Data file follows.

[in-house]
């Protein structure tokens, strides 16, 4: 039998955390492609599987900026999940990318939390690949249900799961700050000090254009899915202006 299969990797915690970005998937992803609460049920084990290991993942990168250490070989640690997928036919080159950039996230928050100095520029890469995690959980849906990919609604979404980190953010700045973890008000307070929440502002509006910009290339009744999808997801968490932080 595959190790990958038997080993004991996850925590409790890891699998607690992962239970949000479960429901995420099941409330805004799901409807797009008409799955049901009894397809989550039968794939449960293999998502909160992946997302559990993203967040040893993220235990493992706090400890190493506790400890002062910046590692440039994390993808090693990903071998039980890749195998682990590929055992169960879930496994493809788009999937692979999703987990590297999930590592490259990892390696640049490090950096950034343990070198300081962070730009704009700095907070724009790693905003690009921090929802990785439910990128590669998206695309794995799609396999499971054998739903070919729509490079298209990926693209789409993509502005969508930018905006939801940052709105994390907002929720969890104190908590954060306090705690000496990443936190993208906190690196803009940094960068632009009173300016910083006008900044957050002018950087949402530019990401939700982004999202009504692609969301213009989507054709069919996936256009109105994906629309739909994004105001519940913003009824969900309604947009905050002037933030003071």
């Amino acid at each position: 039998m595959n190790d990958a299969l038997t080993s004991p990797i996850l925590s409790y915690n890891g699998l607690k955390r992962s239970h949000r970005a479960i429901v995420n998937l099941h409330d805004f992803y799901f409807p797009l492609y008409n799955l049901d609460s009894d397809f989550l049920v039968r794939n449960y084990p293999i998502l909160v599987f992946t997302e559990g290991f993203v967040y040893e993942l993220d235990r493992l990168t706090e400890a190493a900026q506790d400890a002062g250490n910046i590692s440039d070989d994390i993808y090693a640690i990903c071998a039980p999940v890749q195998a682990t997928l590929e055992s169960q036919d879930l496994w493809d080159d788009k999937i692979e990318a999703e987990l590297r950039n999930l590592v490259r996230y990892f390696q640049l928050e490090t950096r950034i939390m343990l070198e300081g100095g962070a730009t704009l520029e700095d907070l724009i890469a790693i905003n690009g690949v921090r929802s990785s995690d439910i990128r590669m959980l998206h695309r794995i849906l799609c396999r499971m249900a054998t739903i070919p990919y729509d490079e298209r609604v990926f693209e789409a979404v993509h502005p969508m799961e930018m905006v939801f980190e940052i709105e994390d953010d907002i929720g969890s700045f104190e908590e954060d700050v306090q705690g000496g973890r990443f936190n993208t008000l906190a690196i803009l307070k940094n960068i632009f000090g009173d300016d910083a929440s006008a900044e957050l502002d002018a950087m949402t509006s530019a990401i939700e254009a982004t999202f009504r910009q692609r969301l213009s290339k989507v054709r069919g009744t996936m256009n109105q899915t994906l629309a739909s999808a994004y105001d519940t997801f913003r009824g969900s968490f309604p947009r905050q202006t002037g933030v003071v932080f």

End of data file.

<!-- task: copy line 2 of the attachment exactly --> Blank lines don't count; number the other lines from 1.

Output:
């Protein structure tokens, strides 16, 4: 039998955390492609599987900026999940990318939390690949249900799961700050000090254009899915202006 299969990797915690970005998937992803609460049920084990290991993942990168250490070989640690997928036919080159950039996230928050100095520029890469995690959980849906990919609604979404980190953010700045973890008000307070929440502002509006910009290339009744999808997801968490932080 595959190790990958038997080993004991996850925590409790890891699998607690992962239970949000479960429901995420099941409330805004799901409807797009008409799955049901009894397809989550039968794939449960293999998502909160992946997302559990993203967040040893993220235990493992706090400890190493506790400890002062910046590692440039994390993808090693990903071998039980890749195998682990590929055992169960879930496994493809788009999937692979999703987990590297999930590592490259990892390696640049490090950096950034343990070198300081962070730009704009700095907070724009790693905003690009921090929802990785439910990128590669998206695309794995799609396999499971054998739903070919729509490079298209990926693209789409993509502005969508930018905006939801940052709105994390907002929720969890104190908590954060306090705690000496990443936190993208906190690196803009940094960068632009009173300016910083006008900044957050002018950087949402530019990401939700982004999202009504692609969301213009989507054709069919996936256009109105994906629309739909994004105001519940913003009824969900309604947009905050002037933030003071």